Sunday, 14 February 2016

Possible Histories

Alternative histories are logical possibilities. This means no more than that such histories can be imagined and contemplated without self-contradiction. Let us consider the cliched example of a German victory in World War II. A narrative describing a German victory is counter-factual in that it contradicts known history. However, such an account is not internally inconsistent or self-contradictory. This is all that is meant by logical possibility.

However, the proposition that alternative histories are logically possible might still have two different meanings. It might mean either that:

(i) Hitler could have won World War II;

or that:

(ii) there could be a parallel universe in which Hitler did win World War II.

(i) and (ii) are not the same proposition. A novel could be based on premise (i). If challenged on the counter-factual status of his narrative, the author might reply not that his novel is set in a parallel universe - this would be premise (ii) - but simply that all fictional narratives describe events that did not happen in any case.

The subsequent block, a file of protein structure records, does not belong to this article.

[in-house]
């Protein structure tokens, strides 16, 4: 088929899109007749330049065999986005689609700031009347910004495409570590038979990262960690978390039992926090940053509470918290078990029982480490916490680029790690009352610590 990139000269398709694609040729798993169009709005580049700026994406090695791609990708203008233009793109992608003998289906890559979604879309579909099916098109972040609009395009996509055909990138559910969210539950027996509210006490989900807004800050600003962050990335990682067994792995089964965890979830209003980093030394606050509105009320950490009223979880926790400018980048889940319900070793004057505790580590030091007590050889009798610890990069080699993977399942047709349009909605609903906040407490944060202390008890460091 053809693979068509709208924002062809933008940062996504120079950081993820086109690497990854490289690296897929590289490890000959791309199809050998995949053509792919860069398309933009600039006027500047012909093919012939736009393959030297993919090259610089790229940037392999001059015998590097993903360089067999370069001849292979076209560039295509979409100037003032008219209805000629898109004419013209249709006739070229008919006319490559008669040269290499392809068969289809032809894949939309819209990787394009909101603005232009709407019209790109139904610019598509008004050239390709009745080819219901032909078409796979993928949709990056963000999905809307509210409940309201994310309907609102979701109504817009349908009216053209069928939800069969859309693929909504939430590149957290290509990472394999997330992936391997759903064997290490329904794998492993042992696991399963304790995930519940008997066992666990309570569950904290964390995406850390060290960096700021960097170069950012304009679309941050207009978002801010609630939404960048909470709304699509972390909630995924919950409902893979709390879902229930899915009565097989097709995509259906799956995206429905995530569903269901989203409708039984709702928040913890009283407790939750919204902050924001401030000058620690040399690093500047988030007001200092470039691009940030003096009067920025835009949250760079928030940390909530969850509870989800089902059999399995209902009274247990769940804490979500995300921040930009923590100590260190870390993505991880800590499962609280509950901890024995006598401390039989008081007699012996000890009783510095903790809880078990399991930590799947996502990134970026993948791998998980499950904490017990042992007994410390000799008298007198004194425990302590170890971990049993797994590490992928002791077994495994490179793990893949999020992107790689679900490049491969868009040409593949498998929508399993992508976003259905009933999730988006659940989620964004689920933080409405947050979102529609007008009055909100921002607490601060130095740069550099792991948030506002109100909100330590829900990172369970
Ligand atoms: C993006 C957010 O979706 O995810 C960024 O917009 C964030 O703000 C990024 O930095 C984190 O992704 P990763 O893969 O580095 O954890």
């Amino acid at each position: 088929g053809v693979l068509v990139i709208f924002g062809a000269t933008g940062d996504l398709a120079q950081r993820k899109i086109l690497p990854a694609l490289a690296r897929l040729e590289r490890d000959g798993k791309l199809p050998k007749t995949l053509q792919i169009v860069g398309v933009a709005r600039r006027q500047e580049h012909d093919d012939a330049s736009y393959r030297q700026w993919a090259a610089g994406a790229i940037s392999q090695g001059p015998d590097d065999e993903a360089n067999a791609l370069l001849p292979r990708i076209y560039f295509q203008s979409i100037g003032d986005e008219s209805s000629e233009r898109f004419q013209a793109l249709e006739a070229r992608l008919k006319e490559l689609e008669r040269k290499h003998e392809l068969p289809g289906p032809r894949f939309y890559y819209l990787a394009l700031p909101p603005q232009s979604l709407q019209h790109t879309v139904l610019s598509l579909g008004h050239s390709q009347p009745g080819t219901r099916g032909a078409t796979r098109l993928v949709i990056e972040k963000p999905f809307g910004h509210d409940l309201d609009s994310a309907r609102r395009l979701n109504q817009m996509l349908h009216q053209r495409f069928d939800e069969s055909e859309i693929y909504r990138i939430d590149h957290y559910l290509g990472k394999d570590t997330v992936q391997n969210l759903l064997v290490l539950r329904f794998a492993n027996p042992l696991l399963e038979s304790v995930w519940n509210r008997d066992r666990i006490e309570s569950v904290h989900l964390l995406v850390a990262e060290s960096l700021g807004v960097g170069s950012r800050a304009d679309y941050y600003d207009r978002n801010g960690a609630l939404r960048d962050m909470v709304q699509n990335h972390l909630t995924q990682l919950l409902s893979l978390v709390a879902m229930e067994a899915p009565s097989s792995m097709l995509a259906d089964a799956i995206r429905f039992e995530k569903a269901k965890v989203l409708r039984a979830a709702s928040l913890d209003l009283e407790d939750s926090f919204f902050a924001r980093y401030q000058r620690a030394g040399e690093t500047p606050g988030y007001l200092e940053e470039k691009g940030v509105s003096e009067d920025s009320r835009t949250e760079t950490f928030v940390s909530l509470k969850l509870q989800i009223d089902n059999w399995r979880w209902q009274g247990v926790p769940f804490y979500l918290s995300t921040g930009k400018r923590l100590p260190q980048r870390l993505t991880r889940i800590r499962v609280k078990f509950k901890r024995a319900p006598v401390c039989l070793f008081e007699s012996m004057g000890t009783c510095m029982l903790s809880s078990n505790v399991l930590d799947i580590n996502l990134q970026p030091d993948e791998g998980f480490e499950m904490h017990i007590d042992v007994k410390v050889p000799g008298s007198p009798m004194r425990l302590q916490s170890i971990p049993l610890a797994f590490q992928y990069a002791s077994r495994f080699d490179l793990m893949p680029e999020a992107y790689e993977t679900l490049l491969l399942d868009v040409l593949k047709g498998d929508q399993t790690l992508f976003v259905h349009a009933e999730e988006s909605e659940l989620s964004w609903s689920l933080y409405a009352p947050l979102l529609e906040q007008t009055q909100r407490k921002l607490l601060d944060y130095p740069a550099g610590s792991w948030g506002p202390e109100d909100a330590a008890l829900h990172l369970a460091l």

A short story or novel that is set entirely within an alternative history might be an example of:

(i) this did not happen or
(ii) this did happen in another universe -

- except that the "did happen" in (ii) is fictional in any case.

Poul Anderson's "The House of Sorrows" could be (i) or (ii). However, much alternative history fiction describes (highly improbable) travel between universes and therefore is premise (ii). SM Stirling's Draka series definitely becomes premise (ii) only in Volume IV.

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